Using Toroidal PTs as tube OTs - methods and sources
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Old 10th November 2009, 07:06 PM   #15
Fenris is offline Fenris  United States
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Originally Posted by Sch3mat1c View Post

Oh, and what's the diode for? Looks like an excellent source of nasty harsh silicon clipping. Not that it will do much as a triode's grid is a better diode than a 1N4007 anyway. And the voltage divider, you don't need that for a cathodyne, just bias the first stage correctly in the first place.

Tim
The diode protects the tubes at turn-on, when the cathodes are cold and not conducting. Just a bit of cheap insurance. It stops being seen by the circuit once the tubes start conducting. The voltage divider is there because it sets the DC operating point of the phase splitter while keeping the anode and cathode resistors the same, allowing for the most linear and symetrical operation of the phase splitter.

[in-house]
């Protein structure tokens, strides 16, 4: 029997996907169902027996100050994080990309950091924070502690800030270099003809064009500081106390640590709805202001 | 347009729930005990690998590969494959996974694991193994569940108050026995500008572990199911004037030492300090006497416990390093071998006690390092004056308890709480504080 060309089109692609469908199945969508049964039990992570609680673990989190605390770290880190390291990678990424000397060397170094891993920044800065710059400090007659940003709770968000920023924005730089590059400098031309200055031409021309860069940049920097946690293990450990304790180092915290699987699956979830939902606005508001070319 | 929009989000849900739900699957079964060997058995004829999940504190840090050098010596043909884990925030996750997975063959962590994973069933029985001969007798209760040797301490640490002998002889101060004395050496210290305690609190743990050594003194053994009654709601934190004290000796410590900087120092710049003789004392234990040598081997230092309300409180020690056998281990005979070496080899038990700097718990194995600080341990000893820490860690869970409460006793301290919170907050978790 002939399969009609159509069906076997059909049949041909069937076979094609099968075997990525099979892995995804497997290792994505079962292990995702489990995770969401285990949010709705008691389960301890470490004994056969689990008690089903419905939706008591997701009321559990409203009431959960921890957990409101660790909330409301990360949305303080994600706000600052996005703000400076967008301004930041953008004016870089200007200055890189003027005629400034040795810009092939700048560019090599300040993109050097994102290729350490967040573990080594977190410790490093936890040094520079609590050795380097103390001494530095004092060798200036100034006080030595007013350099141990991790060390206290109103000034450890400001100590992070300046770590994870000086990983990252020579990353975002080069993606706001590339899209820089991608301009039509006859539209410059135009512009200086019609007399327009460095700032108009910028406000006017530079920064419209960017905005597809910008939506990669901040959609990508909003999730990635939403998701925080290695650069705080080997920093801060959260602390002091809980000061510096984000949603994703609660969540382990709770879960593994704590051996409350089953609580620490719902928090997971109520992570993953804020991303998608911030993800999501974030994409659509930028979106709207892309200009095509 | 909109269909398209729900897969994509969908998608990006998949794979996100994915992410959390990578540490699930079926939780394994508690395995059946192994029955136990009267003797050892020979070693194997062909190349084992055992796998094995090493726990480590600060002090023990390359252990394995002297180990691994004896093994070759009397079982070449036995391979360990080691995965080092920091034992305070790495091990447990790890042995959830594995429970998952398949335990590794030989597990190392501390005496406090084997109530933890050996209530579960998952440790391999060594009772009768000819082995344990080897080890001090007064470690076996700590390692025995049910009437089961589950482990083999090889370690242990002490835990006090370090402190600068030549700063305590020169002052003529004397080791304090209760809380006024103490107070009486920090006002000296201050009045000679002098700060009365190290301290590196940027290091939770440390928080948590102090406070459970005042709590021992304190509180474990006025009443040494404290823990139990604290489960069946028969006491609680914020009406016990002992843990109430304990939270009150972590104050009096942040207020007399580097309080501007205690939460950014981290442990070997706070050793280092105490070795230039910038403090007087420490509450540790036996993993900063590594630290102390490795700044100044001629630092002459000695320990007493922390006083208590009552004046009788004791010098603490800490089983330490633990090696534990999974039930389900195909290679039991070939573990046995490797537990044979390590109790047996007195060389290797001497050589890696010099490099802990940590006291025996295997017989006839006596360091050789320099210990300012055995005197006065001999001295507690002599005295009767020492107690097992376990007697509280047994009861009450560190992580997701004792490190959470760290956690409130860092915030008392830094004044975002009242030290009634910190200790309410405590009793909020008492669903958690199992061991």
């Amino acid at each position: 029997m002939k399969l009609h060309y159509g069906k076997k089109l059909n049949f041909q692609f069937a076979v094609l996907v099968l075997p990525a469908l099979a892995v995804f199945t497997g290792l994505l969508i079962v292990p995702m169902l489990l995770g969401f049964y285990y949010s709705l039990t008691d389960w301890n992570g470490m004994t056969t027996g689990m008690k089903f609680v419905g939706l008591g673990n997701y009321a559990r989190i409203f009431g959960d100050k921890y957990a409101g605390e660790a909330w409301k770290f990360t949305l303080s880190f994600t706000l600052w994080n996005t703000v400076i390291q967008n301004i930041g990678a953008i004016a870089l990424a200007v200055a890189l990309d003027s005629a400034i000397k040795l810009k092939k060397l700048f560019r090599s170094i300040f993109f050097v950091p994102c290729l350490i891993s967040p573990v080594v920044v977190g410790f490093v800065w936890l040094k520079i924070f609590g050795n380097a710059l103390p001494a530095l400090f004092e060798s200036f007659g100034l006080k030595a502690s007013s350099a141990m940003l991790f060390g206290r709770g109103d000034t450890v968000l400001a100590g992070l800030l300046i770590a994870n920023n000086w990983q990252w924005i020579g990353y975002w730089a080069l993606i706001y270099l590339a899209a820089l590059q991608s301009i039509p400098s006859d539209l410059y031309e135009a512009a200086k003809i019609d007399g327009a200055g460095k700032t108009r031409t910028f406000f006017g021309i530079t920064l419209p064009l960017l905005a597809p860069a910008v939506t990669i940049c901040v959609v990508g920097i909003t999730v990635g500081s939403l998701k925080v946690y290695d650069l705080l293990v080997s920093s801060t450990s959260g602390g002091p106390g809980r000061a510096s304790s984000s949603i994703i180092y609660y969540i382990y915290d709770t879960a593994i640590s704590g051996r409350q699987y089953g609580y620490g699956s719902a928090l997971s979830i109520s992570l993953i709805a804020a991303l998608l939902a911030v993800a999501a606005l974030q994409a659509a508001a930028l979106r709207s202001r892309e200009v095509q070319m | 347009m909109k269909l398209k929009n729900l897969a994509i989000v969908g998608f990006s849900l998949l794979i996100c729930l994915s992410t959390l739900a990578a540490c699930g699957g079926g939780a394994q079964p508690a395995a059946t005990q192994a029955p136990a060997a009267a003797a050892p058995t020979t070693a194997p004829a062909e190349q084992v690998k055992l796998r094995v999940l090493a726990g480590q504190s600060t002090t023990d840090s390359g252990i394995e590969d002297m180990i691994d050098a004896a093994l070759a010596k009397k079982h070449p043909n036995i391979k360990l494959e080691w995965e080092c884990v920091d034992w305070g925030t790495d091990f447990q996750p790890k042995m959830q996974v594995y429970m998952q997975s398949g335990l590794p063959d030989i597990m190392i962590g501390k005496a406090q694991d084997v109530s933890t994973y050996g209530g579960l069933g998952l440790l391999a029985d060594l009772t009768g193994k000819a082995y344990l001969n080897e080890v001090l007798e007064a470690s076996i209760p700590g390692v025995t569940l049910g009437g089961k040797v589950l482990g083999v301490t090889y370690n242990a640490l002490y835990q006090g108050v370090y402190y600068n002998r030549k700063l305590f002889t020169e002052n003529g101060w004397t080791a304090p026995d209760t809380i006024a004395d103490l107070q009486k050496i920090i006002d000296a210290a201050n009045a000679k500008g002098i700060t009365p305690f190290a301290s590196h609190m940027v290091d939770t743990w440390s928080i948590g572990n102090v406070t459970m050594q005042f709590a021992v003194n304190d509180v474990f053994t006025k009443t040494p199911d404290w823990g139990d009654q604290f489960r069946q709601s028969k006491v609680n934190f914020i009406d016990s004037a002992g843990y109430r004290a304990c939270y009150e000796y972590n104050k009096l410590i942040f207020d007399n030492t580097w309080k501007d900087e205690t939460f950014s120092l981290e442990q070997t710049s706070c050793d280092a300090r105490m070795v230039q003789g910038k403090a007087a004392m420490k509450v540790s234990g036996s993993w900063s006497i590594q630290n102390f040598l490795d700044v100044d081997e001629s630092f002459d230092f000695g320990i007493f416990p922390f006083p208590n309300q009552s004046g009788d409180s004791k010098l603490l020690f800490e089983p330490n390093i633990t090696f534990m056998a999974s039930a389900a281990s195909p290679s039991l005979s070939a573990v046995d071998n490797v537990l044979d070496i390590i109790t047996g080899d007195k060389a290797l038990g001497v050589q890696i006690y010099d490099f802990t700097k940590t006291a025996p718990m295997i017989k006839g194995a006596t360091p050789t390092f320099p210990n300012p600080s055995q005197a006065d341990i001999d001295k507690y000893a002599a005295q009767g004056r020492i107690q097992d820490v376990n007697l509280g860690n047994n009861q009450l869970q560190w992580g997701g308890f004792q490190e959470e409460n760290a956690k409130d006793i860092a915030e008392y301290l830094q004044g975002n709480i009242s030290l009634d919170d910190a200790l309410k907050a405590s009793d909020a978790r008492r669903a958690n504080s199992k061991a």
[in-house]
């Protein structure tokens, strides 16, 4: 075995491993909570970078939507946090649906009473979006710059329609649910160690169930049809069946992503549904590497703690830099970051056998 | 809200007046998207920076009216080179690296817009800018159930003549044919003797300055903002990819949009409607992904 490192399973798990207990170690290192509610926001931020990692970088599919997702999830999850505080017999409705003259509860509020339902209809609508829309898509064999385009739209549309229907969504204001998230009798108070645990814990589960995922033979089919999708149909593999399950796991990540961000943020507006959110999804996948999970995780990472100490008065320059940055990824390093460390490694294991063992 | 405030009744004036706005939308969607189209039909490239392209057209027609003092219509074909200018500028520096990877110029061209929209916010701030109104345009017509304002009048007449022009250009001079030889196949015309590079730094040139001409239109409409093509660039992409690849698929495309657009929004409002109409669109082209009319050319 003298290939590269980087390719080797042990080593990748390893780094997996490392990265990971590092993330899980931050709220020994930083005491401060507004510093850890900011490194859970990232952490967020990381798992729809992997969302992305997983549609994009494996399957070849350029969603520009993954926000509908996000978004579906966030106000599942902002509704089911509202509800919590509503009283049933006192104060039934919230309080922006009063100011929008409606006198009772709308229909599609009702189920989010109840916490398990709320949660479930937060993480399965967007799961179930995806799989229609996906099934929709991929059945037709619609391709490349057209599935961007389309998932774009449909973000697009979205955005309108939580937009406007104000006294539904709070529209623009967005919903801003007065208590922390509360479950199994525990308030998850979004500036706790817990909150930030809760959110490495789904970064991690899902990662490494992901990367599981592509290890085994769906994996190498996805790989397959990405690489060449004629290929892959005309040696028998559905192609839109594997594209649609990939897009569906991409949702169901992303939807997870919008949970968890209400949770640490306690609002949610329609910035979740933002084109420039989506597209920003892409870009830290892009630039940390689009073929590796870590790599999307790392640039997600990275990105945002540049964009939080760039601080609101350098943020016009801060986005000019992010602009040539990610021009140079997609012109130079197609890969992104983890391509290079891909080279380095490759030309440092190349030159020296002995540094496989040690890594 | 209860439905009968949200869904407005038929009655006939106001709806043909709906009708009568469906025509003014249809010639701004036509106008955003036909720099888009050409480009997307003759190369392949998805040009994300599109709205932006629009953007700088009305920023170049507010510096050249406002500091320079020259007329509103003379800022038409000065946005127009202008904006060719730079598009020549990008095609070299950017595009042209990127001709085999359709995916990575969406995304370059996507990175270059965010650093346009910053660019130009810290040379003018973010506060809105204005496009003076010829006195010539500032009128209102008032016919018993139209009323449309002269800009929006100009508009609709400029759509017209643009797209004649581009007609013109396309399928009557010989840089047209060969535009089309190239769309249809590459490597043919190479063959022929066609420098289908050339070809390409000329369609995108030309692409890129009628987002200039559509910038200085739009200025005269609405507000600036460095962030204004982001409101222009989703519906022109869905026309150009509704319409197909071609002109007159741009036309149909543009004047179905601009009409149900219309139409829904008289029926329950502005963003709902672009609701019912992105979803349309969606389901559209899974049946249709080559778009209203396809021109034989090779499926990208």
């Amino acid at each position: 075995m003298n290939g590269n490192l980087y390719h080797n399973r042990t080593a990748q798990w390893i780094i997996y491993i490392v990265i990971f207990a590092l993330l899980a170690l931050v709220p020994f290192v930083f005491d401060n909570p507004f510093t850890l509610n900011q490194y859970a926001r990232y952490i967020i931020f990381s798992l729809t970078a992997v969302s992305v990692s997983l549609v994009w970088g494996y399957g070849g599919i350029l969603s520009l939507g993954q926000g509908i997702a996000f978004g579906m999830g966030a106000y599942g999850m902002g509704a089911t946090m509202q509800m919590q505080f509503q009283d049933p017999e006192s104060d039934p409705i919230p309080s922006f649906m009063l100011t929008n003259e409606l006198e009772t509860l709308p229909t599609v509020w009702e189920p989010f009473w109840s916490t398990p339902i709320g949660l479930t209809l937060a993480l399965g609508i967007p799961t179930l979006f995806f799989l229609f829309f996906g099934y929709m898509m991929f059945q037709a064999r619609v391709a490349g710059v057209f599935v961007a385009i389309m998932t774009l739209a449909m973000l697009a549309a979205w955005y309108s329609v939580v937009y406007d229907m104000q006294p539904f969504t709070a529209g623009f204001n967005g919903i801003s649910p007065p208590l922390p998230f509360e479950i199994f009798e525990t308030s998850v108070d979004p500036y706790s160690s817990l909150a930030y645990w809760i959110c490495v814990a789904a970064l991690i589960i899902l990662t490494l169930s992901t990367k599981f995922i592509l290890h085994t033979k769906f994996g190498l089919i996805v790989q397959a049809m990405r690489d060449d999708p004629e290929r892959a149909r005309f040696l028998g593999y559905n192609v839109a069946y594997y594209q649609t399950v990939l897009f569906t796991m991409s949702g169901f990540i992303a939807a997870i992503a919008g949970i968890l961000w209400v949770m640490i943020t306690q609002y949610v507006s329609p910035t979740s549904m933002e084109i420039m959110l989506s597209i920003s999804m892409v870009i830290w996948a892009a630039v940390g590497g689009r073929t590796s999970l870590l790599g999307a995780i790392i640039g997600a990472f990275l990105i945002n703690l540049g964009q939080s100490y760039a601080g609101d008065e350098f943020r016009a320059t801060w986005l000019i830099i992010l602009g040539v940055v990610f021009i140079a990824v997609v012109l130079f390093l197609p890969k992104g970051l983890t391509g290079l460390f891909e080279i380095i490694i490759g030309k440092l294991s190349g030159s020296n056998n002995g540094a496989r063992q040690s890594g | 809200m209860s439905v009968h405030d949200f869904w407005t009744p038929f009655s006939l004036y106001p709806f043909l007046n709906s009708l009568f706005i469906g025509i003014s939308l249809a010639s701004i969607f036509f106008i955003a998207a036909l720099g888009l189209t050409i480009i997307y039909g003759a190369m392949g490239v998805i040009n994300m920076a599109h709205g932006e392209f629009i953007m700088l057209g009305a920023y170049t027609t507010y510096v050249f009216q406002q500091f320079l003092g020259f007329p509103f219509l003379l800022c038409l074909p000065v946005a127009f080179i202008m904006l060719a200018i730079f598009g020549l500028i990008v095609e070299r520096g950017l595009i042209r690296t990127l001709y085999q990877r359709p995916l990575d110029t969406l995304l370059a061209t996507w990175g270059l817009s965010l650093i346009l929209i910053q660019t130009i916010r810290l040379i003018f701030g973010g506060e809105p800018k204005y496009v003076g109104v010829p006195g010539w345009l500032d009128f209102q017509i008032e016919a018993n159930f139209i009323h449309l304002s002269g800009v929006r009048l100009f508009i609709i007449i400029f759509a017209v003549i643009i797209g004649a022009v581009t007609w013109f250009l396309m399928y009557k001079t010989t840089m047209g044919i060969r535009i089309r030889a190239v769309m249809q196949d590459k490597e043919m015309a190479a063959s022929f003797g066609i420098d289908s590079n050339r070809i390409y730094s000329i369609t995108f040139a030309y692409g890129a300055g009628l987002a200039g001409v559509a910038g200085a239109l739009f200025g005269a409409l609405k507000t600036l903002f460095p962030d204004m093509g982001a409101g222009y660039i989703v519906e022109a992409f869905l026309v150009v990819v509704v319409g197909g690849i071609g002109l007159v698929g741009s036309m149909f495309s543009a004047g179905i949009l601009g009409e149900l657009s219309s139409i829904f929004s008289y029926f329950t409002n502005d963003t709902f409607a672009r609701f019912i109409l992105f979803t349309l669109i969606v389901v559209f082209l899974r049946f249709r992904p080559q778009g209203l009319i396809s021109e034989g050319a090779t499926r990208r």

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Old 10th November 2009, 08:09 PM   #16
Fenris is offline Fenris  United States
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Originally Posted by Iain McNeill View Post
I'm a sand-guy so forgive me if I'm missing something here. If the primary windings were ground referenced rather than cathode referenced wouldn't this be equivalent to a PP output, assuming zero PSU impedance?
Standard PP works with the transformer in series with the tubes. In this instance the transformer is in paralell with the tubes. The disadvantage is a lower voltage swing and the need for a CCS in the plate (which is more difficult than in the cathode because of the higher voltages). But the output current doesn't flow through the cathode resistor. If the transformer were ground connected (and hence connected together), both the signal and output currents would flow through the cathode resistors, but this way they stay separate. A minor philosophical difference.
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Old 11th November 2009, 12:42 AM   #17
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Quote:
Originally Posted by Fenris View Post